1. Your rights are in jeopardy and time is of the essence – what now?
When a dispute arises, parties cannot always wait several months for the Court to make a final ruling on the questions at issue. However, for some, waiting can mean that their interest in the litigation will lose all its value.
Here are a few examples to illustrate:
- an important football game is scheduled to take place at the Olympic Stadium in Montreal, but the supplier who undertook to deliver the playing surface claims that it cannot reach an agreement with its supplier to deliver the surface in time;
- a clothing retailer desperately awaits delivery of its spring collection from its manufacturer but the latter requires additional unlawful payments before it agrees to deliver;
- a tenant of restaurant premises cannot operate their restaurant because their landlord keeps the premises locked;
In each example, the parties cannot afford to wait several months for their rights to be vindicated in court. In the case of the football game, with the game due to take place shortly, failure to deliver the playing surface will result in the cancellation of the event. In the case of the clothing retailer, its spring collections will lose considerable value once that season has passed. Finally, each day that the tenant cannot operate its restaurant will entail loss of goodwill since its customers will gradually move to other restaurants.
In each of these examples–all of which were actually litigated before the Superior Court of Quebec–the plaintiffs were able to obtain a provisional injunction from the Court which allowed them, respectively, to receive their playing surface in time for the scheduled football game, obtain their spring collection, and regain access to their restaurant, in each case, within days of filing their application to the Court.
DS Lawyers Canada represented the plaintiffs in the last two cases–how did we succeed?
2. Provisional Injunctions: A Cure for Emergencies
The Quebec Superior Court can issue various orders to force a party to perform a specific act or refrain from doing something. This type of remedy is called an injunction.
Different types of injunctions can be issued at various stages of a court proceeding. In urgent situations, the relevant injunction is called a provisional injunction.
In order to obtain a provisional injunction, a party must show that
- their application raises a serious question to be tried;
- they would suffer serious or irreparable harm if the Court did not issue an injunction;
- this serious or irreperable harm would be more significant than the harm that the opposing party would suffer if an injunction were granted; and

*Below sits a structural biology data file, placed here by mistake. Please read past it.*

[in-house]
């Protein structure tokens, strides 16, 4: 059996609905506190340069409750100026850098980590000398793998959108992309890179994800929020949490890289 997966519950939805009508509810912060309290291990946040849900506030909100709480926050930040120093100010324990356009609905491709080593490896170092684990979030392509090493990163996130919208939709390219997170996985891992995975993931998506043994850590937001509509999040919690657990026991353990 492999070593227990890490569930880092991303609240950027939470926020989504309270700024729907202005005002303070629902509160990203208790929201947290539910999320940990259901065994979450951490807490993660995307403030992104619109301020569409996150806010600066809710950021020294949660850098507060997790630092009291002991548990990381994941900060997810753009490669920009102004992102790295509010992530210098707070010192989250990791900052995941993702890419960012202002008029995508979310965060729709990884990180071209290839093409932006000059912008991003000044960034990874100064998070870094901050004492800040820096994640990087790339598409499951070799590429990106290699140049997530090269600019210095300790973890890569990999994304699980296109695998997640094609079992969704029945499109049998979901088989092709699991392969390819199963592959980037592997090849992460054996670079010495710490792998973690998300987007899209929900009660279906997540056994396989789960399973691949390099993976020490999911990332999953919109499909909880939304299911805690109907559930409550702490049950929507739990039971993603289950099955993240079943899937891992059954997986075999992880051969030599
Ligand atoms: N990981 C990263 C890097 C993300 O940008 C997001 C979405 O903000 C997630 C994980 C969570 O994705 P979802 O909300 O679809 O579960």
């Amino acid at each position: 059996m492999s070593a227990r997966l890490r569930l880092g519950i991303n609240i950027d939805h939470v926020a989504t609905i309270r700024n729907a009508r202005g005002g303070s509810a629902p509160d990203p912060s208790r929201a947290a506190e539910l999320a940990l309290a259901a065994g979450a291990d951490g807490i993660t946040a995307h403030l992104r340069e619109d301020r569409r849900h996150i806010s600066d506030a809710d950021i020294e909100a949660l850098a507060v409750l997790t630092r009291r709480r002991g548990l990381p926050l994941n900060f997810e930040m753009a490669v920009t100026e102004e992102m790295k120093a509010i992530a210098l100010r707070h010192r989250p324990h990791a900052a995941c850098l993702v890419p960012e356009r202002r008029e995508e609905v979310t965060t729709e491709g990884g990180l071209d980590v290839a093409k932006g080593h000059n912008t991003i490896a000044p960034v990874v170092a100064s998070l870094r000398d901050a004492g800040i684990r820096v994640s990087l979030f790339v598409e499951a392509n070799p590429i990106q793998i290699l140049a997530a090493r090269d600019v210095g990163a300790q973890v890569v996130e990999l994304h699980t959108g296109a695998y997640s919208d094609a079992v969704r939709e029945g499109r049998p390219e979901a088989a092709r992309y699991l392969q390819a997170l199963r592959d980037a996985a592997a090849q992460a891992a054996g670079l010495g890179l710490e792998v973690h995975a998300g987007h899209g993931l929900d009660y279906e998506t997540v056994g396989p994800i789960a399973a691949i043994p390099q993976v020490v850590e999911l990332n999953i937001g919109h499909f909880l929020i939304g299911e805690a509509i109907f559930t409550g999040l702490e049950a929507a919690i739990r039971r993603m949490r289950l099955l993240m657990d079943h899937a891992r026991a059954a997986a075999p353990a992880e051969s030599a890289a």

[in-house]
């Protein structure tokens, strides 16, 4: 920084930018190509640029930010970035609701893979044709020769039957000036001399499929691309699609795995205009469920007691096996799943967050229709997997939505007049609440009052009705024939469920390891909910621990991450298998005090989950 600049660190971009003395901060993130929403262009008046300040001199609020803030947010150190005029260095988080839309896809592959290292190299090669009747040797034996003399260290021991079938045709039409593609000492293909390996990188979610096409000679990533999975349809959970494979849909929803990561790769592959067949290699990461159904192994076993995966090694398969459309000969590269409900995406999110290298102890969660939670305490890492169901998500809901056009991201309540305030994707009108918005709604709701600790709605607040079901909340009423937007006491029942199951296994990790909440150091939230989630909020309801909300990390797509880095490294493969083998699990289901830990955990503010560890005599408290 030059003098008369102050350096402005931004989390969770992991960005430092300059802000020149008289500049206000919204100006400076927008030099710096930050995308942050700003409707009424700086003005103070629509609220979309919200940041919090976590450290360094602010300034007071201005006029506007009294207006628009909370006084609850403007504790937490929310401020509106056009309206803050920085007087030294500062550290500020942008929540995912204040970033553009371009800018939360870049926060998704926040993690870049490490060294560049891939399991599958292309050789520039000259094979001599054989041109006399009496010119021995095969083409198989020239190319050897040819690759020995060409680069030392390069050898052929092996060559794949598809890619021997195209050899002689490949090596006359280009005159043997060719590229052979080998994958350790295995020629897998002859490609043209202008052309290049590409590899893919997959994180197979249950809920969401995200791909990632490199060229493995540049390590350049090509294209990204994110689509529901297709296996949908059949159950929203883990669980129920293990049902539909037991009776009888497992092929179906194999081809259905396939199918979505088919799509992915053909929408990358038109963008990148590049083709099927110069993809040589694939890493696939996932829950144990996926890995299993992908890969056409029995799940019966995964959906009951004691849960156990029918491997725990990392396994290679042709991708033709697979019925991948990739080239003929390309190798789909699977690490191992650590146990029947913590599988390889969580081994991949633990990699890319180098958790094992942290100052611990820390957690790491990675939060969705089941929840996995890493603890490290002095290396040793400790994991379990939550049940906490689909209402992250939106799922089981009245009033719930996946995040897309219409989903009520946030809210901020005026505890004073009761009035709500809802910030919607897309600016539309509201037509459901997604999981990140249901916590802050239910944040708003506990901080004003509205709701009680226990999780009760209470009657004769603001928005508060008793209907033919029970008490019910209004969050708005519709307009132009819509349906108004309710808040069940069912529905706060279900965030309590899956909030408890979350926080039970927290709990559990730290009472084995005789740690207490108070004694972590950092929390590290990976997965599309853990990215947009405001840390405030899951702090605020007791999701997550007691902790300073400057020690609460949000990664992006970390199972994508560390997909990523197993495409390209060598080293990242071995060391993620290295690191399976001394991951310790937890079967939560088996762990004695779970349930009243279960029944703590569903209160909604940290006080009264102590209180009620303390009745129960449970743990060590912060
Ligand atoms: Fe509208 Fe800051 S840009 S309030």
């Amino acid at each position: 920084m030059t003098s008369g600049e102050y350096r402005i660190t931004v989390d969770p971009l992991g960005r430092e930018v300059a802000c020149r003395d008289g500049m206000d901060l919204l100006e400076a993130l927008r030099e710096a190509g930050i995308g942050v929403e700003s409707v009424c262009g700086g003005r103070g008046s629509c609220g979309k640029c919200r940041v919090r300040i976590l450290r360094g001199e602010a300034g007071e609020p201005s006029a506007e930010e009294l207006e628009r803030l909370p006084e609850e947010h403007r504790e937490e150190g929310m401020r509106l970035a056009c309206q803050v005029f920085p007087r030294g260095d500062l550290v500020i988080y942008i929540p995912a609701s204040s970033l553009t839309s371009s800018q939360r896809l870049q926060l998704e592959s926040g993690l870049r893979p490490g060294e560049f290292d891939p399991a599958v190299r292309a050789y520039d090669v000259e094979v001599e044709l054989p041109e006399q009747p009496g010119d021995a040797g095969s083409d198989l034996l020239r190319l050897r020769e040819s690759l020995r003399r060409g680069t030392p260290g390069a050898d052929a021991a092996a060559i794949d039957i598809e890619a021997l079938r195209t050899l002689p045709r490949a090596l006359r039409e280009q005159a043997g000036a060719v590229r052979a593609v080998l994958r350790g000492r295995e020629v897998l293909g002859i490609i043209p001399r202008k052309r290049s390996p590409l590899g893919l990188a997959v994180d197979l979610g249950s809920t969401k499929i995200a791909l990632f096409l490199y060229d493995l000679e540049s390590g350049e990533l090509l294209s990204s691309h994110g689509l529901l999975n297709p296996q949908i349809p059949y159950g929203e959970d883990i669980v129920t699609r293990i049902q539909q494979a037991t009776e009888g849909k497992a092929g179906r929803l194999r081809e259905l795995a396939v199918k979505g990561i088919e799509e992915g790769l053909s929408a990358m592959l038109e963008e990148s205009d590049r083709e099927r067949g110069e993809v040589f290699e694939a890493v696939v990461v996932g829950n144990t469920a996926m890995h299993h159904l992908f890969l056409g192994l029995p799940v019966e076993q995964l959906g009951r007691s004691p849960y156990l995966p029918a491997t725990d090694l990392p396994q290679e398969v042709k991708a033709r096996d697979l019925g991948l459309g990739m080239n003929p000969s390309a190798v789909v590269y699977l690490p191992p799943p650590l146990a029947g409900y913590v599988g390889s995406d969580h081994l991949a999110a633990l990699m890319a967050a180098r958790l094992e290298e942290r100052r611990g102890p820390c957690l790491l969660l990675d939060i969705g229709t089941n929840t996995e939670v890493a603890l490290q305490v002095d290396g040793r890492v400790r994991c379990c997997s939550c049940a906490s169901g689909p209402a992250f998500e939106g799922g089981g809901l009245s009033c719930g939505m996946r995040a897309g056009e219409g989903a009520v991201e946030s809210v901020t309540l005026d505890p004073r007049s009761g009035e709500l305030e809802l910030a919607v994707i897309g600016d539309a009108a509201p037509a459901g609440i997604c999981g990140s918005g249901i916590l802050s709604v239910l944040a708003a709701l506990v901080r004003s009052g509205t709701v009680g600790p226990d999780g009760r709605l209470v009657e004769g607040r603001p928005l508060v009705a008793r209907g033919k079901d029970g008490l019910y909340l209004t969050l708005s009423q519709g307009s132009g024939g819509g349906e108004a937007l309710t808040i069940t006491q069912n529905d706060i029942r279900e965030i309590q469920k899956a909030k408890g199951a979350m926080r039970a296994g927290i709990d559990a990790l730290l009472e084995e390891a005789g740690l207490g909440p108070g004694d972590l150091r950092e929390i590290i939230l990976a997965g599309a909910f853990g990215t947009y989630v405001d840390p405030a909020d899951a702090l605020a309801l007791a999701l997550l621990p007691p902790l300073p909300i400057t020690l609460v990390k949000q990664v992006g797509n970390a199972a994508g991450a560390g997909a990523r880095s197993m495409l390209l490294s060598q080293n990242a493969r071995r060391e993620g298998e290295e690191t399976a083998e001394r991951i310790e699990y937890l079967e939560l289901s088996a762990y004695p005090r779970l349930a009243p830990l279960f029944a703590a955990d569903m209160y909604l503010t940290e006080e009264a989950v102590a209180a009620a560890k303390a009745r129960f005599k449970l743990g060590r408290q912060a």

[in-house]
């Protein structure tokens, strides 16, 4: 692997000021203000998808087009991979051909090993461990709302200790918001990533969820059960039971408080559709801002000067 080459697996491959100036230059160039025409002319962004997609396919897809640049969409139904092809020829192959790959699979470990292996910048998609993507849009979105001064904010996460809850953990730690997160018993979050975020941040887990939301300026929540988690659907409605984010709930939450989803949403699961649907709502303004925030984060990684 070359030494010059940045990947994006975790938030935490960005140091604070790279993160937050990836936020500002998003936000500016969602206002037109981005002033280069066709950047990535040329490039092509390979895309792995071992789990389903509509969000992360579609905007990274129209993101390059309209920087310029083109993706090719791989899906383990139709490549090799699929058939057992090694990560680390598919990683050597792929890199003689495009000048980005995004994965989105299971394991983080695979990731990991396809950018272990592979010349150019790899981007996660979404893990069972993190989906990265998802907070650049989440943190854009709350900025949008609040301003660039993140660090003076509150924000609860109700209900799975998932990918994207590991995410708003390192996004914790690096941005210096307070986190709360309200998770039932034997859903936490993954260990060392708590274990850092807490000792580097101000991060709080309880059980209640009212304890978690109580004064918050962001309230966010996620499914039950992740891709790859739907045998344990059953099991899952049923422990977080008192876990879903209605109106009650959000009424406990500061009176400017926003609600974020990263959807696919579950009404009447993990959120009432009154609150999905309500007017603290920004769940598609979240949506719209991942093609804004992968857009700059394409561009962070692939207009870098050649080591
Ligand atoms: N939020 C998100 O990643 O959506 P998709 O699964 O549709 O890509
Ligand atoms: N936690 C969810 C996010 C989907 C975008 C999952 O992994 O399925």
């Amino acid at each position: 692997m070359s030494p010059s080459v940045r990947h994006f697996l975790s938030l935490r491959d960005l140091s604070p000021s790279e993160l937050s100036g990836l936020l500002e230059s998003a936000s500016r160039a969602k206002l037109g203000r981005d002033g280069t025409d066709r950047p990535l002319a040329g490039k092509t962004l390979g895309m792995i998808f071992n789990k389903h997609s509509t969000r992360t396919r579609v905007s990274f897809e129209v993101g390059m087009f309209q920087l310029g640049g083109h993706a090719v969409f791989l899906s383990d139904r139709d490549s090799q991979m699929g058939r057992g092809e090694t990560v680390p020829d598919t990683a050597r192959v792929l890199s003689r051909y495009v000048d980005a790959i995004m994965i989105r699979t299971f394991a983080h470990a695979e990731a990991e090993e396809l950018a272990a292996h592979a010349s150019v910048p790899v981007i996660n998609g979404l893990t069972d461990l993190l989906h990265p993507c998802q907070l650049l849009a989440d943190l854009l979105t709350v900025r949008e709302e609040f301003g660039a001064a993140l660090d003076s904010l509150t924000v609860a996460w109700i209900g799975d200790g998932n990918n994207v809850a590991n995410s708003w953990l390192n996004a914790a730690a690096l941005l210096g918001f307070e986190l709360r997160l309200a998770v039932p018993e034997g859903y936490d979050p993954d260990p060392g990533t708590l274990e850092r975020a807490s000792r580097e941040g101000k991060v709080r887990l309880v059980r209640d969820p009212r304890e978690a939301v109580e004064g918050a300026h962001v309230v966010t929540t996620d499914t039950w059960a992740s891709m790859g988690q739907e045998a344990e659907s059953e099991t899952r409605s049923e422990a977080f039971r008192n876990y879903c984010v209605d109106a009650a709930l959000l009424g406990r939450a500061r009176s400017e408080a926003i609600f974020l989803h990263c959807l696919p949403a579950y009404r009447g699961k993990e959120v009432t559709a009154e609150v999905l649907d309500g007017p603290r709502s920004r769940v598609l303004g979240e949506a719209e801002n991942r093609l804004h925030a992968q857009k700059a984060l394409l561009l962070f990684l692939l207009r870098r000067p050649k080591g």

- this serious or irreparable harm, moreover, is likely to occur imminently, hence why the court must intervene without delay.
3. Some Difficulties Associated with Provisional Injunctions – Or the Importance of Dealing with Experienced Counsels
A provisional injunction is not easy to obtain. Additional difficulties may further arise if an injunction would have the effect of ruling on the merits of the claim before the court. In other words, a provisional injunction will be more difficult to obtain if, in order to grant the injunction, a court has to render judgment on an issue that would normally be resolved at a more advanced stage of proceedings with the support of a complete evidentiary record and extensive oral arguments from the parties’ lawyers.
This situation was present in all three cases cited above. Indeed, in each case, the court had to determine that the party seeking the injunction was likely to succeed on the merits after a full trial.
In addition, a court may be even more reluctant to grant an injunction if it orders a party to make specific actions as opposed to merely refraining from doing certain things. Indeed, judges are more inclined to grant provisional injunctions when its effect is simply to maintain the status quo between the parties. On the contrary, when the effect of an injunction would be to force a defendant to make specific acts while greater uncertainty remains as to the merits of the plaintiff’s claim, judges will be more reluctant to grant an injunction.
Despite its challenges, securing an order for provisional injunction is far from impossible. Counsels at DS Lawyers Canada have obtained these on numerous occasions for their clients and know how to best present these types of applications in court. The two cases mentioned above–which were both won in the last six months–are good examples of this.
Do not hesitate to reach out to the authors of this post for more information or a consultation.